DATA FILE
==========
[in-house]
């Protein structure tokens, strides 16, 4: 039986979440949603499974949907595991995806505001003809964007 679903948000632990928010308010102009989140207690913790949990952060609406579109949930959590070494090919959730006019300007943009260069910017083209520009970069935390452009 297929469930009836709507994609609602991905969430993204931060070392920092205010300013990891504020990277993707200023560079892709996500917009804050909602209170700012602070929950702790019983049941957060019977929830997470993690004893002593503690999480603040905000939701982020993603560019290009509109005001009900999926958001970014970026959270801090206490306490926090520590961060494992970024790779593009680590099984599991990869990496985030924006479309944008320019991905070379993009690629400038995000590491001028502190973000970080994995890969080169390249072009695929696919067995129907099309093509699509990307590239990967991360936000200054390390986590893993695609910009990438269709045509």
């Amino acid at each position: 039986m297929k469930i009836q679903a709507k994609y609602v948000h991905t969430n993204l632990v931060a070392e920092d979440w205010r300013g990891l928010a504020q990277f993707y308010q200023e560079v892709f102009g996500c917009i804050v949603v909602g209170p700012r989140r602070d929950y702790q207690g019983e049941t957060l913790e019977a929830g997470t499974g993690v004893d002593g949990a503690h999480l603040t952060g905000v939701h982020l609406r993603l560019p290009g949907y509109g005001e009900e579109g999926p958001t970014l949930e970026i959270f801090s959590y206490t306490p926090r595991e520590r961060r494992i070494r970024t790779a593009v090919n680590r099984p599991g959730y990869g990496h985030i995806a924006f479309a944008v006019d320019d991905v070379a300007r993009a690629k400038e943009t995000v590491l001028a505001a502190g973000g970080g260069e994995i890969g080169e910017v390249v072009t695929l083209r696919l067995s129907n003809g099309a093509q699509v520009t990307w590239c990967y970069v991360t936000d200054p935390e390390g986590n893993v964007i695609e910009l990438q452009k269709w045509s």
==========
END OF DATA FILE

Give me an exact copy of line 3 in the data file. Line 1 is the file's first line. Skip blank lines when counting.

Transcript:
């Amino acid at each position: 039986m297929k469930i009836q679903a709507k994609y609602v948000h991905t969430n993204l632990v931060a070392e920092d979440w205010r300013g990891l928010a504020q990277f993707y308010q200023e560079v892709f102009g996500c917009i804050v949603v909602g209170p700012r989140r602070d929950y702790q207690g019983e049941t957060l913790e019977a929830g997470t499974g993690v004893d002593g949990a503690h999480l603040t952060g905000v939701h982020l609406r993603l560019p290009g949907y509109g005001e009900e579109g999926p958001t970014l949930e970026i959270f801090s959590y206490t306490p926090r595991e520590r961060r494992i070494r970024t790779a593009v090919n680590r099984p599991g959730y990869g990496h985030i995806a924006f479309a944008v006019d320019d991905v070379a300007r993009a690629k400038e943009t995000v590491l001028a505001a502190g973000g970080g260069e994995i890969g080169e910017v390249v072009t695929l083209r696919l067995s129907n003809g099309a093509q699509v520009t990307w590239c990967y970069v991360t936000d200054p935390e390390g986590n893993v964007i695609e910009l990438q452009k269709w045509s």